We were talking the other day about dog breeds and their temperaments. WeÂ remembered that we had tried and failed to own a border collie, because we lived with him (briefly) in town: the dog’s cosmic consciousness lived in the country where there were animals to herd. It was his duty and responsibility to do so, and he obsessively looked for way to fill that emptiness in his life. Unfortunately, it was cars on the busy street that he attempted to herd, and for his safety and our sanity, gave Toto (the kids named him) to some people who lived on a farm.
When I looked at my calendar this morning , I remembered this conversation about behavioral imperatives that are hardwired into creatures——and not only dogs. Here in the midst of my golden years of retirement, and I’m no less busy than I was when I managed a physical therapy clinic or when I was teaching a full load of classes and labs in the biology department.
Nature abhors a vacuum; so too does the calendar for someone who has generally been and enjoyed being busy and having a reason to get up every day. We will find a way to herd something.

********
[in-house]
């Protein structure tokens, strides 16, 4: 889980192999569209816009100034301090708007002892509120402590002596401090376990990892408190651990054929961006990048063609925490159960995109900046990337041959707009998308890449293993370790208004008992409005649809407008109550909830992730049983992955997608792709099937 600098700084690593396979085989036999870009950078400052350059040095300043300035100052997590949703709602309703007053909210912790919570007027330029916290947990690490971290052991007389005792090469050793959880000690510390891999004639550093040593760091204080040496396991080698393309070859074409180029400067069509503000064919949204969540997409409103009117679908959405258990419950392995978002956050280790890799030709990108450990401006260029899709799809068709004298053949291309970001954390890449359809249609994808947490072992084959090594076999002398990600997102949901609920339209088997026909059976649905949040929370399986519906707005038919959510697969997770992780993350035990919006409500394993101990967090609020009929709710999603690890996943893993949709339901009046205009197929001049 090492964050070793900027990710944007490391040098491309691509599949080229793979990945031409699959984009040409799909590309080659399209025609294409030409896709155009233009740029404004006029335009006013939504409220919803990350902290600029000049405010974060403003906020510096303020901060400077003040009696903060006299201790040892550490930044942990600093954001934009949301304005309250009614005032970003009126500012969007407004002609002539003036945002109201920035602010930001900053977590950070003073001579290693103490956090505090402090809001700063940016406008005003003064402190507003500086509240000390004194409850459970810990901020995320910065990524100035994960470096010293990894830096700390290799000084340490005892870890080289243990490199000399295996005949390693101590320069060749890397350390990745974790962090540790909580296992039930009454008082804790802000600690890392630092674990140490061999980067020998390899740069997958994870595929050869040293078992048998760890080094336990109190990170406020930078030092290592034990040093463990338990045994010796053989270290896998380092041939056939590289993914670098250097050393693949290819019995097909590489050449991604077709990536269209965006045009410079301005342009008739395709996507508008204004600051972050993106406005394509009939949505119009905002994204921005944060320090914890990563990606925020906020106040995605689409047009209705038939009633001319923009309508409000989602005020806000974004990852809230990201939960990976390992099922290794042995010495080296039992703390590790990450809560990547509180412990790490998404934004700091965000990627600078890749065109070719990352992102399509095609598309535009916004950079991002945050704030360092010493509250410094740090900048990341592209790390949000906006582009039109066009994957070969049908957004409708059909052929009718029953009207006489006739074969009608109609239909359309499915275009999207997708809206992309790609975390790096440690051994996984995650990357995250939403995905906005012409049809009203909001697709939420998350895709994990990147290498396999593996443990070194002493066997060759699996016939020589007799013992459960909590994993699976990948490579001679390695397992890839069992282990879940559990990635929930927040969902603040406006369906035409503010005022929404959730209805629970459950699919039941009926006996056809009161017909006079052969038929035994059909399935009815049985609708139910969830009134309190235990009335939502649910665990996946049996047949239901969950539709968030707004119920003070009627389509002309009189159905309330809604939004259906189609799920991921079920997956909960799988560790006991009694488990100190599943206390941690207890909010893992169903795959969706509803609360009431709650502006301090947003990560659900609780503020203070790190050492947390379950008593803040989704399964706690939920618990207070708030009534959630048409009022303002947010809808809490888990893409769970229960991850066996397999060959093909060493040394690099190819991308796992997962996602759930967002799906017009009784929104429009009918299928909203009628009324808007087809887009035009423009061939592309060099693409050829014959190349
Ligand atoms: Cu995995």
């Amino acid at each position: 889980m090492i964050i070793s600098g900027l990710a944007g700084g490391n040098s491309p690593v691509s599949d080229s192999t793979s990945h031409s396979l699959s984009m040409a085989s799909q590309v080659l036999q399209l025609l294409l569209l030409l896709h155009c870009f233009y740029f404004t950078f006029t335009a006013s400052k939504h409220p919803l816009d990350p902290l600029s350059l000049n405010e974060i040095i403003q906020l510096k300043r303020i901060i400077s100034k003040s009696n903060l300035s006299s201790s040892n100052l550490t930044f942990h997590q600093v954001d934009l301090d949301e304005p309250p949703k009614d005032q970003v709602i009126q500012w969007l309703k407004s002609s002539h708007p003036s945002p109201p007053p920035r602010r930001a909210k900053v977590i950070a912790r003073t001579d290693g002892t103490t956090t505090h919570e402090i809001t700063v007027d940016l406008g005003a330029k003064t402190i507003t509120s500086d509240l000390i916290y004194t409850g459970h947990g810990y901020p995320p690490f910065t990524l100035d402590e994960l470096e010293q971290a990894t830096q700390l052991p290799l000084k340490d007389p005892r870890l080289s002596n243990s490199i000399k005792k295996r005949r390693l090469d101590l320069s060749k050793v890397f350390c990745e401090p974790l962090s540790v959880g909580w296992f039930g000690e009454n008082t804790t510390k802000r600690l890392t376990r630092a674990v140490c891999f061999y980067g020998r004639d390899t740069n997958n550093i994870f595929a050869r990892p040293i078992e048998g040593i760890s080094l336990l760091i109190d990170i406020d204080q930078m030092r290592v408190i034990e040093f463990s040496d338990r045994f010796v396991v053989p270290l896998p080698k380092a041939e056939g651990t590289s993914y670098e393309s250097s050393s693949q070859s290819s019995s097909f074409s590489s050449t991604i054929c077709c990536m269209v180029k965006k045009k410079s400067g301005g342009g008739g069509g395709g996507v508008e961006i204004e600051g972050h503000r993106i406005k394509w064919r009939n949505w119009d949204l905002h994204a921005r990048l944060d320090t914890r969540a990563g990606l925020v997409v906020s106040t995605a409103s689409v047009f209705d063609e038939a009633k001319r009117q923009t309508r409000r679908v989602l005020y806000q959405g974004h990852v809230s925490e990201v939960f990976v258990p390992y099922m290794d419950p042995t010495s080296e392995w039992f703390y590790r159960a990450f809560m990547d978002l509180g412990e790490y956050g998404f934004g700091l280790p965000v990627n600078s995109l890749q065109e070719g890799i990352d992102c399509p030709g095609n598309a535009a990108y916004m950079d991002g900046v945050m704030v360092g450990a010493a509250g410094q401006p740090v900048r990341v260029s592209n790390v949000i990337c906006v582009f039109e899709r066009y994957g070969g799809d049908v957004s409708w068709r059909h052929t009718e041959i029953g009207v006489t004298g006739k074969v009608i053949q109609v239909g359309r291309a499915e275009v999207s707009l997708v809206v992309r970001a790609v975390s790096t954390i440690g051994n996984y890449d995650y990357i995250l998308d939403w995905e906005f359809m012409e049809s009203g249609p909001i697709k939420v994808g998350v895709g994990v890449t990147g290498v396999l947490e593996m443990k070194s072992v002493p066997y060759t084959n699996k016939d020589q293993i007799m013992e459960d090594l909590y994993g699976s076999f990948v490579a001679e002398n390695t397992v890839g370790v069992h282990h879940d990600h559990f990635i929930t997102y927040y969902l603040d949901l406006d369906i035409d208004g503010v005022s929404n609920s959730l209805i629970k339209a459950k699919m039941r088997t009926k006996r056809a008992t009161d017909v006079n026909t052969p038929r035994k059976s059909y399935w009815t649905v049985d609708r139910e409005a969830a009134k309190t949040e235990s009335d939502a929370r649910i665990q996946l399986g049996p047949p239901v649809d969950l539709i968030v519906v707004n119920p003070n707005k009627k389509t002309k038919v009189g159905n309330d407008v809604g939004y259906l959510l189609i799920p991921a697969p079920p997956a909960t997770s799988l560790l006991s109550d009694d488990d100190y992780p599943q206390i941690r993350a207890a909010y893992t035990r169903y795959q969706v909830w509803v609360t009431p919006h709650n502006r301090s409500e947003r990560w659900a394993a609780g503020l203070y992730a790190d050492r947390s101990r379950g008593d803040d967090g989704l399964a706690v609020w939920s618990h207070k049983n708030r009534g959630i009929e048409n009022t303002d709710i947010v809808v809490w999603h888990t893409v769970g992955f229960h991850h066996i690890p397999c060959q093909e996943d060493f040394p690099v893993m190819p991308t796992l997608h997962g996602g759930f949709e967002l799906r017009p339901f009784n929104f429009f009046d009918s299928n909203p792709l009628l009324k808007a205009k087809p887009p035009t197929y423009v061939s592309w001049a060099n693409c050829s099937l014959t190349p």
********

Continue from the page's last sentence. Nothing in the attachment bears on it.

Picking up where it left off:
This week, there is a water quality committee meeting: a water quality public evening meeting, an essay to be recorded in Roanoke, a doctor’s visit in Roanoke; at least two earth day committee meetings; andÂ a Friday night book signing in Floyd.
Mercifully, the weather this week will be more like spring than winter, and there should be no impediments to getting where I need to be——even though there are more wheres than I would choose for a week when there’s so much to do around here, both indoors and out. This will only get more demanding as the season leaves long nights and moves towards long days.
We haven’t seen a single thing in bloom yet, which is no surprise; but I did see the first warbler of the year passing through the other day——a Ruby Crowned Kinglet. The Maple buds in the right light, especially late in the day,Â are showing red. TheÂ sap is rising, the days are lengthening, the wood stove’s less demanding,Â the garden more an impending reality,Â and there are still only 24 hours in a day. What’s a body to do?
- Mystery bird: ruby-crowned kinglet, Regulus calendula (guardian.co.uk)
- Research Exposes Fatal Risk of Wood-Burning Stoves (first4lawyers.com)
1 thought on “Things Are Looking Up”
Wow, Fred. You really just can’t say no! You are going to be as frazzled as a retired guy as I bet you were as a teacher. When you add the home chores of spring/summer in, your schedule is going to be nuts. Thank goodness Earth Day will be over April 16, freeing up some time. You better stop adding new stuff, and maybe subtract a couple things.